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where the genuine coin is worn smooth, a counterfeit bearing no impression is within the law, for it may deceive the inore readily for bearing no impression, and in the deception the offence consists. Welsh's case, 1 East, P. C. 164; 1 Leach, 29:3; Wilson's case, 1 Leach, 285. Nor will a variation, not sufficient to prevent the deception, render the coin less a counterfeit. Thus it is said by Lord Hale, that counterfeiting the lawful coin of the kingdom, yet with some small variation in the inscription, effigies, or arms, is a counterfeiting of the king's money. Hale, P. C. 215.

It is not necessary to prove that the counterfeit coin was uttered, or attempted to be uttered. 1 Hale, 215, 229; 3 Inst. 16; 1 East, P. C. 165.

Proof of coloring counterfeit coin or metaland filing, and altering legal coin.] By the 2 Wm. 4, c. 34, s. 4, “ if any person shall gild or silver, or shall, with any wash or materials capable of producing the color of gold or of silver, wash, color or case over any coin whatsoever, resembling or apparently intended to resemble, or pass for any of the king's current gold or silver coin, or if any person shall gild or silver, or shall, with any wash or materials capable of producing the color of gold or of silver, wash, color or *case over any piece of silver or copper, or [ *350 ] of coarse gold, or coarse silver, or of any metal or mixture of metals respectively, being of a fit size and figure to be coined, and with intent that the same shall be coined into false and counterfeit coin, resembling or apparently intended to resemble or pass for any of the king's current gold or silver coin ; or if any person shall gild, or shall, with any wash or materials capable of producing the color of gold, wash, color, or case over any of the king's current silver coin, or file, or in any manner alter such coin, with intent to make the same resemble or pass for any of the king's current gold coin ; or if any person shall gild or silver, or shall, with any wash or materials capable of producing the color of gold or silver, wash, color, or case over any of the king's current copper coin, or file, or in any manner alter such coin, with intent to make the same resemble or pass for any of the king's current gold or silver coin ; every such offender shall, in England an d Ireland, be guilty of felony, and in Scotland of a high crime and offence, and, being convicted thereof, shall be liable, at the discretion of the court, to be transported beyond the seas for life, or for any term not less than seven years, or to be imprisoned for any term not exceeding four years.”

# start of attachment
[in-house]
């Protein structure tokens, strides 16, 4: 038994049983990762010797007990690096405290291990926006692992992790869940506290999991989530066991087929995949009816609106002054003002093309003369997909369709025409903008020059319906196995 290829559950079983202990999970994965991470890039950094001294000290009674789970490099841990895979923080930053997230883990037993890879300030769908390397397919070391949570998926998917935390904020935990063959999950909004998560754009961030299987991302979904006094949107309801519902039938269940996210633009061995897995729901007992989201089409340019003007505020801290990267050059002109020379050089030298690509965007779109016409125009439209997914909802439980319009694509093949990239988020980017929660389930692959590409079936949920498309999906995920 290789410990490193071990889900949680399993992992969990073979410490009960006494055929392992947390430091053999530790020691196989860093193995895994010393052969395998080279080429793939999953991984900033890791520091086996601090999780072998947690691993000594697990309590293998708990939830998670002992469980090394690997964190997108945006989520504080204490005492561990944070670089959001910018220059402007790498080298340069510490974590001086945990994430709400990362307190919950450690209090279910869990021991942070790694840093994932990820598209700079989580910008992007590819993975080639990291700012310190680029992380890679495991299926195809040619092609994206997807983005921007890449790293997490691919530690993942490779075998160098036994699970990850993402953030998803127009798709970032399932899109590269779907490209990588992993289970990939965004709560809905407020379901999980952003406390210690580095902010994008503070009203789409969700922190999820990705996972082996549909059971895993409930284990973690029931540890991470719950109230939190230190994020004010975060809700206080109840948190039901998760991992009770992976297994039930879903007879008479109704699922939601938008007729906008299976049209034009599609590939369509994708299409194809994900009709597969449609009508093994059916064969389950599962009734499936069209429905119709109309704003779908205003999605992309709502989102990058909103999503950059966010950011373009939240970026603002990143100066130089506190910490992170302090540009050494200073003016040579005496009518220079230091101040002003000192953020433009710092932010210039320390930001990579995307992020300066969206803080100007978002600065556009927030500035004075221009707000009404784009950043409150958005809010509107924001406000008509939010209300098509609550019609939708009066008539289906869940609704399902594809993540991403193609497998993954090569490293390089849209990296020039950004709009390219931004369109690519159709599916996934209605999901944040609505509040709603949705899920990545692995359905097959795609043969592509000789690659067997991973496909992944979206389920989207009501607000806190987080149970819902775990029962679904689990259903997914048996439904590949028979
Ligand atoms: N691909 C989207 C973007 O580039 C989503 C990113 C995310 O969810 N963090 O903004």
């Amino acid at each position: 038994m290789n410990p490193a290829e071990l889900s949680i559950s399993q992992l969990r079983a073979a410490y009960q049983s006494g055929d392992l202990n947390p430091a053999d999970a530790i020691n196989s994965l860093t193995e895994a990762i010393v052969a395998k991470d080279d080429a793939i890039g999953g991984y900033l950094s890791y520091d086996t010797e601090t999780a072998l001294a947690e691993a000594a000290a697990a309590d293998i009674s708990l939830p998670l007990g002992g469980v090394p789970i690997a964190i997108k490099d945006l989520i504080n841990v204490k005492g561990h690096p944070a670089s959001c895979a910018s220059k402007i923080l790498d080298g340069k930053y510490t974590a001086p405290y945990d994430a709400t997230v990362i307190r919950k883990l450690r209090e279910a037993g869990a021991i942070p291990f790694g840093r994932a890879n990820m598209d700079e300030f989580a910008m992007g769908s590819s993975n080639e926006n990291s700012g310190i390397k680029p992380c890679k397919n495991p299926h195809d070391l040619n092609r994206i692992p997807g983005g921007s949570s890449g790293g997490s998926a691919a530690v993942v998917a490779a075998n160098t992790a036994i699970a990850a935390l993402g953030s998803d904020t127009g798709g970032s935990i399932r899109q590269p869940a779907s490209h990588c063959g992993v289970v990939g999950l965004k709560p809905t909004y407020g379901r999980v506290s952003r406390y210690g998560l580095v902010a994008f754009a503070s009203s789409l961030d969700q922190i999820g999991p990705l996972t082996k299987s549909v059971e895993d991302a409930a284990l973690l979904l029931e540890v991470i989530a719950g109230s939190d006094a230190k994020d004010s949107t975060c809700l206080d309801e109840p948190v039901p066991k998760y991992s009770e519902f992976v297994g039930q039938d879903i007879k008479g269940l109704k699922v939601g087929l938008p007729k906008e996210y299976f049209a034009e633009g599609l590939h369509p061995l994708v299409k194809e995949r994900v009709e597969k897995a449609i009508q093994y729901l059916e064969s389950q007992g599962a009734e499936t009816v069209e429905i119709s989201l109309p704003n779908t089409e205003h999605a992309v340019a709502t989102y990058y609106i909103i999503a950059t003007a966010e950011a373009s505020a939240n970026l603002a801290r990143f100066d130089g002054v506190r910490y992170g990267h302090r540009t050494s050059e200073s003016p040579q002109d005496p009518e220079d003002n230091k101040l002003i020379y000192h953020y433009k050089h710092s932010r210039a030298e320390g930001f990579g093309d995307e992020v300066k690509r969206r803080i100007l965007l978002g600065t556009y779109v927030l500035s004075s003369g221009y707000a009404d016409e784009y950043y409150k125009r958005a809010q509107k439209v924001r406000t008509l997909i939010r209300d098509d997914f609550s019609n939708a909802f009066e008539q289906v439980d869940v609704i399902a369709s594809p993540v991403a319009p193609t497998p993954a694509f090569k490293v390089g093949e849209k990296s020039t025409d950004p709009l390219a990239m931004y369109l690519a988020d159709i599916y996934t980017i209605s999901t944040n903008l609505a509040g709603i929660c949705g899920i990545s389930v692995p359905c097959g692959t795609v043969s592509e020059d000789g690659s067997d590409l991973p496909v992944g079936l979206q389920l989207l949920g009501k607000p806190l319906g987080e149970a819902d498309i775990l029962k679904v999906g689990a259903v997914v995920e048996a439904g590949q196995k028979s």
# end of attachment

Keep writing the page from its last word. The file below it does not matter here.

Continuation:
As to the power of awarding hard labor and solitary confinement, in cases of imprisonment, see ante, p. 348.

The act of gilding, or silvering, or coloring, or washing, must be proved; and in the latter case, it must appear that the wash or materials were capable of producing the color of gold or silver. The words of the former statute were, “with any wash or materials producing the color, &c." Doubts arose upon the effect of these words, where the color of gold or silver had not been actually produced, but the coin wanted some further operation to fit it to be passed. Case's case, 1 East, P. C. 165; 1 Leach, 154 (n.); Lavey's case, 1 Leach, 153 ; 1 East, P. C. 166. The doubts, however, cannot exist upon an indictment under the 2 Wm. 4, s. 4, which makes it immaterial whether the color has been in fact produced. The act of coloring may be proved by evidence that coin so colored was found in the prisoner's house, or had been procured there, and that the wash or materials required for the purpose were discovered in his possession.